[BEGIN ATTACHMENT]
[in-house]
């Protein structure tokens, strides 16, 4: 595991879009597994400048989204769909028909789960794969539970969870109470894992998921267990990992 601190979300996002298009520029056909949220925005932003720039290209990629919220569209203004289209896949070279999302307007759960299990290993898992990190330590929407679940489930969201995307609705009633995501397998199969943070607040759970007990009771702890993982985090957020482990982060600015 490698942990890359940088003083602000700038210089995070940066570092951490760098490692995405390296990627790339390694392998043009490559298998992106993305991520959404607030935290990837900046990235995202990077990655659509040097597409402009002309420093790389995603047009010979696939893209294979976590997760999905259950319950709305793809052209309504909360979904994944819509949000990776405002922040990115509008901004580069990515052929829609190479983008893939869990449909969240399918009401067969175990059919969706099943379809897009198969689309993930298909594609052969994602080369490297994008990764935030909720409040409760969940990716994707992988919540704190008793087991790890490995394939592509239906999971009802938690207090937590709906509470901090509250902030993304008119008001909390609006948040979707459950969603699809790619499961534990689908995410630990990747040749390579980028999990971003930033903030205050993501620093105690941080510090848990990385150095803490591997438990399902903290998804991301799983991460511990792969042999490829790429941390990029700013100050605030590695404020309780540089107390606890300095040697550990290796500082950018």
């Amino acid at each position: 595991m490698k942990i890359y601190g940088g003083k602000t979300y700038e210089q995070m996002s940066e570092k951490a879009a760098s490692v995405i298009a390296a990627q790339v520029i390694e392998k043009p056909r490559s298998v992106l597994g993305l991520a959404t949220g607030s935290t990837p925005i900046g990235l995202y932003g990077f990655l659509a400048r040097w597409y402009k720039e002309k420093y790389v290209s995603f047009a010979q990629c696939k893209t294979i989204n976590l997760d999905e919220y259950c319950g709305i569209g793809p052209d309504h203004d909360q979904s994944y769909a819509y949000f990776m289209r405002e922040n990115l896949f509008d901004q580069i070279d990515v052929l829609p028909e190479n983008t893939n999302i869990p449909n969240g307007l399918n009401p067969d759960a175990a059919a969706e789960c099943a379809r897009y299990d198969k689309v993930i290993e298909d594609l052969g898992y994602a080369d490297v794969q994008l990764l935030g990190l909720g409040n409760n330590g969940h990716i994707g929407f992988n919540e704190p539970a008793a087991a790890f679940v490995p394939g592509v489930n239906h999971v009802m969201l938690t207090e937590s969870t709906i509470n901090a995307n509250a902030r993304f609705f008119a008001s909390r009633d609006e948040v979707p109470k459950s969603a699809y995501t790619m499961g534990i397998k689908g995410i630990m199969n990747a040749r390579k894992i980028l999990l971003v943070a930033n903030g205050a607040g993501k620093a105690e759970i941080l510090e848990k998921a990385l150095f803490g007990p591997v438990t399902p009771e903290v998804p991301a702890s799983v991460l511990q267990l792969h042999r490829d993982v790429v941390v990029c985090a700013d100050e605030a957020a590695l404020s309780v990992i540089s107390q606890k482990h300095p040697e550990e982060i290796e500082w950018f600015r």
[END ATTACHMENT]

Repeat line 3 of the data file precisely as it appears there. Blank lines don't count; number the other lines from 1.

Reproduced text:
């Amino acid at each position: 595991m490698k942990i890359y601190g940088g003083k602000t979300y700038e210089q995070m996002s940066e570092k951490a879009a760098s490692v995405i298009a390296a990627q790339v520029i390694e392998k043009p056909r490559s298998v992106l597994g993305l991520a959404t949220g607030s935290t990837p925005i900046g990235l995202y932003g990077f990655l659509a400048r040097w597409y402009k720039e002309k420093y790389v290209s995603f047009a010979q990629c696939k893209t294979i989204n976590l997760d999905e919220y259950c319950g709305i569209g793809p052209d309504h203004d909360q979904s994944y769909a819509y949000f990776m289209r405002e922040n990115l896949f509008d901004q580069i070279d990515v052929l829609p028909e190479n983008t893939n999302i869990p449909n969240g307007l399918n009401p067969d759960a175990a059919a969706e789960c099943a379809r897009y299990d198969k689309v993930i290993e298909d594609l052969g898992y994602a080369d490297v794969q994008l990764l935030g990190l909720g409040n409760n330590g969940h990716i994707g929407f992988n919540e704190p539970a008793a087991a790890f679940v490995p394939g592509v489930n239906h999971v009802m969201l938690t207090e937590s969870t709906i509470n901090a995307n509250a902030r993304f609705f008119a008001s909390r009633d609006e948040v979707p109470k459950s969603a699809y995501t790619m499961g534990i397998k689908g995410i630990m199969n990747a040749r390579k894992i980028l999990l971003v943070a930033n903030g205050a607040g993501k620093a105690e759970i941080l510090e848990k998921a990385l150095f803490g007990p591997v438990t399902p009771e903290v998804p991301a702890s799983v991460l511990q267990l792969h042999r490829d993982v790429v941390v990029c985090a700013d100050e605030a957020a590695l404020s309780v990992i540089s107390q606890k482990h300095p040697e550990e982060i290796e500082w950018f600015r």